• Don't let your blog run your life. As far as I can tell, a blog is nothing more nor less than what you make it. I've made mine a place to reflect, a place to connect, and a place to bounce my ideas off of other people.
So hold on, Russ. Have fun. And continue to amaze us all.

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Summer Podcasts

Summer is a great time to catch up on your favorite podcasts. Recently, I've been able to finally take in a few episodes. Two particular podcasts some to mind.

The first podcast that I have really enjoyed this Summer is called Driving Questions. In this video podcast, Kevin Honeycutt does an excellent job in getting to the heart of many of the issues that effect technology and its uses in education. In my favorite episodes, he has interviewed Ian Jukes and David Warlick, asking them both for their "definitions of an educated person". Very enlightening and well worth the download.

The second "podcast" that comes to mind isn't actually a podcast. I just finished listening to/watching Bill Gates' and Steve Jobs' guest appearance at the recent D: All Things Digital conference. A very interesting interview, to say the least.

From the conference, I was impressed by two distinct comments made. From the mouth of Bill Gates:

We'll look back on this as one of the great periods of invention.
I think he's right. How are we using such inventions to further education? How are we inventing the future of education? Steve Jobs added another sobering thought:
I think we underestimate how much all of our industry depends on stability.
No kidding. Not to be an alarmist here, but the entire technology industry could come to a grinding halt in the wake of economic or other catastrophe. I think we might be currently experiencing the calm before a much-anticipated storm. How well we weather the storm will probably depend on just how prepared we are.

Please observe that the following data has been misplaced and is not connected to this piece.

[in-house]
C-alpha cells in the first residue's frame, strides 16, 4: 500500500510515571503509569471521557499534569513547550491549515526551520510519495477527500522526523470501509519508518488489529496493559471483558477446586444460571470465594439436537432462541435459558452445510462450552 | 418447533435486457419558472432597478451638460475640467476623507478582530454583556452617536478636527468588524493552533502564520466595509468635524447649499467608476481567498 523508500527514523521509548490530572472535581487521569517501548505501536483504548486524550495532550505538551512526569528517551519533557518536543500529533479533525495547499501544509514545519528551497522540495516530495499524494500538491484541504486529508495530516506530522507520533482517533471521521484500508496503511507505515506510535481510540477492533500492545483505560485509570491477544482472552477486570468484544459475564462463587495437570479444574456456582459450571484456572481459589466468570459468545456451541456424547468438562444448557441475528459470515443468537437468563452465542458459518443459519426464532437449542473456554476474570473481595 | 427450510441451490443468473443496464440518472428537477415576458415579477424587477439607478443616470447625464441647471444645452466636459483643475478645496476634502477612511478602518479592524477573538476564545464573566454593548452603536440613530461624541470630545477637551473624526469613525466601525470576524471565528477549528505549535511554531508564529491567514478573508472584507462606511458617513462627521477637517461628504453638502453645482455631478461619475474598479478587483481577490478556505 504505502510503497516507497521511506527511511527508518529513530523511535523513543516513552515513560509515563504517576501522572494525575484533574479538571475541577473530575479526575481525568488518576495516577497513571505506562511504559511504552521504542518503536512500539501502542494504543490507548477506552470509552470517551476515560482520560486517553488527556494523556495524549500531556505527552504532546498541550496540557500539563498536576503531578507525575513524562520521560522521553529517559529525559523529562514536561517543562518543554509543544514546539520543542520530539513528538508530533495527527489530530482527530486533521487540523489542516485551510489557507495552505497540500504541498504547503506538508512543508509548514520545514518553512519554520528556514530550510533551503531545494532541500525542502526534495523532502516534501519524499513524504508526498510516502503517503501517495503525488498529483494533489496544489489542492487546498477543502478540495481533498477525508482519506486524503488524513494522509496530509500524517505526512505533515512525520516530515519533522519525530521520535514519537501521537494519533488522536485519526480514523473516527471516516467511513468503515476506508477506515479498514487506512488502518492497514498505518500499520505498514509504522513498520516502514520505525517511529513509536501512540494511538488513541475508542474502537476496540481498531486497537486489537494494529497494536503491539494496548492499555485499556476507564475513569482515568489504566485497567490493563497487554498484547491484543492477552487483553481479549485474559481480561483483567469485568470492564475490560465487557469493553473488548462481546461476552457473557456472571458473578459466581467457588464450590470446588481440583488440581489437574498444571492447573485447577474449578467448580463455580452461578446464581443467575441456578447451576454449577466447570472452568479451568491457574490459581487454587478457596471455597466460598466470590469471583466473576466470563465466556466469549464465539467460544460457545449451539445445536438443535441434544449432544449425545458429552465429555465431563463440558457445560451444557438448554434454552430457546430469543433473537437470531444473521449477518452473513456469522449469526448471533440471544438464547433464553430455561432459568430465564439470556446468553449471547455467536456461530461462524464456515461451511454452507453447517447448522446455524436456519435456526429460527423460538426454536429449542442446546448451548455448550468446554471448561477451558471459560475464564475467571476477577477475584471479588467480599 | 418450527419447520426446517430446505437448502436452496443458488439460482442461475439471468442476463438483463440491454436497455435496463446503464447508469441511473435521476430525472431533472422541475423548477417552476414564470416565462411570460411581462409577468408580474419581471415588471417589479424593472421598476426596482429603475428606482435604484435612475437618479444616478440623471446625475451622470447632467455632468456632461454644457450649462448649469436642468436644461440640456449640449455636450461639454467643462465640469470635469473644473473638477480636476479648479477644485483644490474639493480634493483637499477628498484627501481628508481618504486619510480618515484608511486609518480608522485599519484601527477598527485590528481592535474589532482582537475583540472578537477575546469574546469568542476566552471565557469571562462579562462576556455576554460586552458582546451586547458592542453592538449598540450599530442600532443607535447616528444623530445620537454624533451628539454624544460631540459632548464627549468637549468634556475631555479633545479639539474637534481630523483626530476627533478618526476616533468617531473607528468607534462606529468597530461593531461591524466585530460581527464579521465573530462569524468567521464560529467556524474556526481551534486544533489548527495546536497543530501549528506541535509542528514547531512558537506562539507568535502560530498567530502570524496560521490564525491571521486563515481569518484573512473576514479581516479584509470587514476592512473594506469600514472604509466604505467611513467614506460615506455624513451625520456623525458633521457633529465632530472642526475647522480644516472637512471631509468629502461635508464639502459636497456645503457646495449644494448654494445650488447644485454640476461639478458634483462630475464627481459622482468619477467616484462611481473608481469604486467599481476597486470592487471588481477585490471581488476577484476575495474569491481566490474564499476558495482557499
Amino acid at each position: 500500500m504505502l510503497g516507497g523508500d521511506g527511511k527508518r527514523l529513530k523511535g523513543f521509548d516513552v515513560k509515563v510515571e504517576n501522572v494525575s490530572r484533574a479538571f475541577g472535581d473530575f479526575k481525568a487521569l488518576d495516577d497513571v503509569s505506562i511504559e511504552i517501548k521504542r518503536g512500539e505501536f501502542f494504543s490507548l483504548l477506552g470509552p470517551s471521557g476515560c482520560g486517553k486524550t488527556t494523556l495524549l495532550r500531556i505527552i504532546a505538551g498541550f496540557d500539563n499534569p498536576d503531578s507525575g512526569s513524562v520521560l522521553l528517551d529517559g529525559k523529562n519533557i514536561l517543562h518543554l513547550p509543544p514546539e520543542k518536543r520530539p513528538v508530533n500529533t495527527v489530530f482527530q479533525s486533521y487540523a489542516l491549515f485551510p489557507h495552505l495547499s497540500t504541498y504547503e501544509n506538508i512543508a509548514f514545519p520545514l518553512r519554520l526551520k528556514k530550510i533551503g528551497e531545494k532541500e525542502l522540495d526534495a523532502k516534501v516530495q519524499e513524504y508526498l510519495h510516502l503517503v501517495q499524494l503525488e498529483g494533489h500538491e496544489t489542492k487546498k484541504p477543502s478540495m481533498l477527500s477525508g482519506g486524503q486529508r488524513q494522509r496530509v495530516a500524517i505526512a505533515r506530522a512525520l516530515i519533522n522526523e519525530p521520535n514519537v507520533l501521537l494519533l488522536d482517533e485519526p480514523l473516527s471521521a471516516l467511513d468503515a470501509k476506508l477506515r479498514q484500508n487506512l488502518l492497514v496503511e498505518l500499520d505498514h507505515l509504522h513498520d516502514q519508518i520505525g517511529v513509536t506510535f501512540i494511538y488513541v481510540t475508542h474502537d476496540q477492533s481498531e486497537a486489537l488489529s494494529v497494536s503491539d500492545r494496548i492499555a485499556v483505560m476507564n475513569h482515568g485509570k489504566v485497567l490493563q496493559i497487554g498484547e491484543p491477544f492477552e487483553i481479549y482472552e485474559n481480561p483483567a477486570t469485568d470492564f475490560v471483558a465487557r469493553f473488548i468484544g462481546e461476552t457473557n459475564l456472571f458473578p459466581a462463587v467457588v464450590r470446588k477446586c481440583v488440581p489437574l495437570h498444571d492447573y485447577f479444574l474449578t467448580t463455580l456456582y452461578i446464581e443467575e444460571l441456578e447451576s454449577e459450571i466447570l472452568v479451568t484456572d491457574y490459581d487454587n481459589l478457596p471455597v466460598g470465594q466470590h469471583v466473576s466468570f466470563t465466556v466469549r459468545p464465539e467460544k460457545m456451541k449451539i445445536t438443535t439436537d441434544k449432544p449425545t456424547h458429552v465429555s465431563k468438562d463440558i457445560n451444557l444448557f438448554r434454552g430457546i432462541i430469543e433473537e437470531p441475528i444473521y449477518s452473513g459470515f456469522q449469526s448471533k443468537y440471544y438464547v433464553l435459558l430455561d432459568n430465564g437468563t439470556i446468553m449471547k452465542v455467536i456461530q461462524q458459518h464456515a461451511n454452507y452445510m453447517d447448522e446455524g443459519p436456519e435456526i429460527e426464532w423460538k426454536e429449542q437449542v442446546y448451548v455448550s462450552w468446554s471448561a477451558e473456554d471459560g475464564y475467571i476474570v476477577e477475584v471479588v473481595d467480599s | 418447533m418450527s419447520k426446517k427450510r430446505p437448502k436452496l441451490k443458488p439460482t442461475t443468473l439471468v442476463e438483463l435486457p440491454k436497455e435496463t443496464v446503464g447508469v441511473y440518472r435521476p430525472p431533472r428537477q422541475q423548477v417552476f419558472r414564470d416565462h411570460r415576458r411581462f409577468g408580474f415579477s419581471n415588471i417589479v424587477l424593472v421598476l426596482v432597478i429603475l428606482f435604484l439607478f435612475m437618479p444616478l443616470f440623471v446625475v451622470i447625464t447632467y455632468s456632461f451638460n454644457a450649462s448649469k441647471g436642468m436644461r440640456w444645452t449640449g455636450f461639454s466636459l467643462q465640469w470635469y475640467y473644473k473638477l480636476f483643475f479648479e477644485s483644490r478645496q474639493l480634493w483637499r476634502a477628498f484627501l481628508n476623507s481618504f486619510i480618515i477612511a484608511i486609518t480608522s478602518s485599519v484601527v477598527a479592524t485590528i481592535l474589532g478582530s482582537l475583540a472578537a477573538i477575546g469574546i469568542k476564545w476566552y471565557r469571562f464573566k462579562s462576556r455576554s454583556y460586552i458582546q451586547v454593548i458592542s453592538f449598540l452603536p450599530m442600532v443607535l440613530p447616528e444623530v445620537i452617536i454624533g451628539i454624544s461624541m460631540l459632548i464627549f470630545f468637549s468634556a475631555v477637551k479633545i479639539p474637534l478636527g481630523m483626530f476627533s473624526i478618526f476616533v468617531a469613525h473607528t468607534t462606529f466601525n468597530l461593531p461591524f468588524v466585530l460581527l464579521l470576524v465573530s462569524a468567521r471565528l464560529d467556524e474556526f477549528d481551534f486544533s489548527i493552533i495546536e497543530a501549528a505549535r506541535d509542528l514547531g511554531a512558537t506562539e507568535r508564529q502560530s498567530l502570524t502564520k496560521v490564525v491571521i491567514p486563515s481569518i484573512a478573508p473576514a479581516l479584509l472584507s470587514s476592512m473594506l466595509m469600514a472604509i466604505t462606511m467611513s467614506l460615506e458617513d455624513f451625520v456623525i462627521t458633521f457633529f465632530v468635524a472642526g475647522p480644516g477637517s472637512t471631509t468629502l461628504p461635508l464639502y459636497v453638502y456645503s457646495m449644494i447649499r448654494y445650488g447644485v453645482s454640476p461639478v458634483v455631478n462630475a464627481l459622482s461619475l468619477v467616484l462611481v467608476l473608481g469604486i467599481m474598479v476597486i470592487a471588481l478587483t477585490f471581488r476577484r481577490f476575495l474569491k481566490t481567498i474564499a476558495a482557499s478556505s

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Initial Reflections on TTIX

It's nearly been a week since TTIX. In this time I've been able to reflect on how I did as a presenter, as well as the messages shared by others at the conference.

Here are a few of my thoughts as I reflect back:

  • TTIX was small, small is actually a very good thing, I would certainly like to participate again. In preparing to deliver the keynote, I had always envisioned a much larger crowd. All told, there were probably around 100-150 there - I was planning on 500. Nevertheless, the intimate setting was extremely comfortable and we were able, throughout the day, to have very meaningful conversations about integrating technology in the classroom.
  • TTIX was extremely well organized. I was very impressed in the preparations that were made - particularly by Jared Stein and Janel Mitchell. Excellent job.
  • I participated in an excellent session about "Brainhoney", a potentially wonderful application that takes David Wiley's idea of Learning Objects and makes it available for educators. I have been watching Dr. Wiley's work very closely for the last several years and hope that Curtis Morley et al. can deliver.
  • Wikis - Tim Stout did an excellent presentation on how he uses wikis in his classes. Are we using them enough?
I feel bad that I wasn't able to share my entire presentation. I had 'em eating from the palm of my hand (I'm sure that effective educators and salespeople can identify with this - the moment that they are hanging on your every word - the very reason that I love to teach. I only hope that I was able to motivate them in such a way that they will move to action.

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EDT 612 - Tonight's Class